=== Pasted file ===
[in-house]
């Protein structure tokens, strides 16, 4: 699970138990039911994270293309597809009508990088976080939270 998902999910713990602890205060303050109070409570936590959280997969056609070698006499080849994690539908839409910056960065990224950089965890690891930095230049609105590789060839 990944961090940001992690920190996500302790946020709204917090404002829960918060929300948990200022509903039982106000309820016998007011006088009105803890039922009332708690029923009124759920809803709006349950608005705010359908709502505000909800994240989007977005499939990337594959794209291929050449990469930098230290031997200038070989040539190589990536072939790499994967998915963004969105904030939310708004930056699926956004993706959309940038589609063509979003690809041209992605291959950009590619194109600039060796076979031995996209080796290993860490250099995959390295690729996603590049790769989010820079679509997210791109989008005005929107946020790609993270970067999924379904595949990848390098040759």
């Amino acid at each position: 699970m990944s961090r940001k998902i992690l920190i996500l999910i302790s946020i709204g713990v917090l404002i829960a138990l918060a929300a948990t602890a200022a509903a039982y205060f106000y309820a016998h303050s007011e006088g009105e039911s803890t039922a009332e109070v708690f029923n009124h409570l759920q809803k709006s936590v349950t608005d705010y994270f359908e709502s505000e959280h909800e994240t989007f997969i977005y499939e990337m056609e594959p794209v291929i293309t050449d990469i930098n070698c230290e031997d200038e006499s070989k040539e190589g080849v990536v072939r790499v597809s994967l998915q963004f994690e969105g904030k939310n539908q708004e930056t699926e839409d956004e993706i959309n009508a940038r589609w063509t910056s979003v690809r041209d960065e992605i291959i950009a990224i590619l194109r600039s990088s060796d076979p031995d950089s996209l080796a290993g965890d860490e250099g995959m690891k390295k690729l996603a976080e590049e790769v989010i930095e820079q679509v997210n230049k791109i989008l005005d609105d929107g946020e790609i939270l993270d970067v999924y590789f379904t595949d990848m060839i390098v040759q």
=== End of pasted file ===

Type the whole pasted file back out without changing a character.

[in-house]
């Protein structure tokens, strides 16, 4: 699970138990039911994270293309597809009508990088976080939270 998902999910713990602890205060303050109070409570936590959280997969056609070698006499080849994690539908839409910056960065990224950089965890690891930095230049609105590789060839 990944961090940001992690920190996500302790946020709204917090404002829960918060929300948990200022509903039982106000309820016998007011006088009105803890039922009332708690029923009124759920809803709006349950608005705010359908709502505000909800994240989007977005499939990337594959794209291929050449990469930098230290031997200038070989040539190589990536072939790499994967998915963004969105904030939310708004930056699926956004993706959309940038589609063509979003690809041209992605291959950009590619194109600039060796076979031995996209080796290993860490250099995959390295690729996603590049790769989010820079679509997210791109989008005005929107946020790609993270970067999924379904595949990848390098040759």
């Amino acid at each position: 699970m990944s961090r940001k998902i992690l920190i996500l999910i302790s946020i709204g713990v917090l404002i829960a138990l918060a929300a948990t602890a200022a509903a039982y205060f106000y309820a016998h303050s007011e006088g009105e039911s803890t039922a009332e109070v708690f029923n009124h409570l759920q809803k709006s936590v349950t608005d705010y994270f359908e709502s505000e959280h909800e994240t989007f997969i977005y499939e990337m056609e594959p794209v291929i293309t050449d990469i930098n070698c230290e031997d200038e006499s070989k040539e190589g080849v990536v072939r790499v597809s994967l998915q963004f994690e969105g904030k939310n539908q708004e930056t699926e839409d956004e993706i959309n009508a940038r589609w063509t910056s979003v690809r041209d960065e992605i291959i950009a990224i590619l194109r600039s990088s060796d076979p031995d950089s996209l080796a290993g965890d860490e250099g995959m690891k390295k690729l996603a976080e590049e790769v989010i930095e820079q679509v997210n230049k791109i989008l005005d609105d929107g946020e790609i939270l993270d970067v999924y590789f379904t595949d990848m060839i390098v040759q």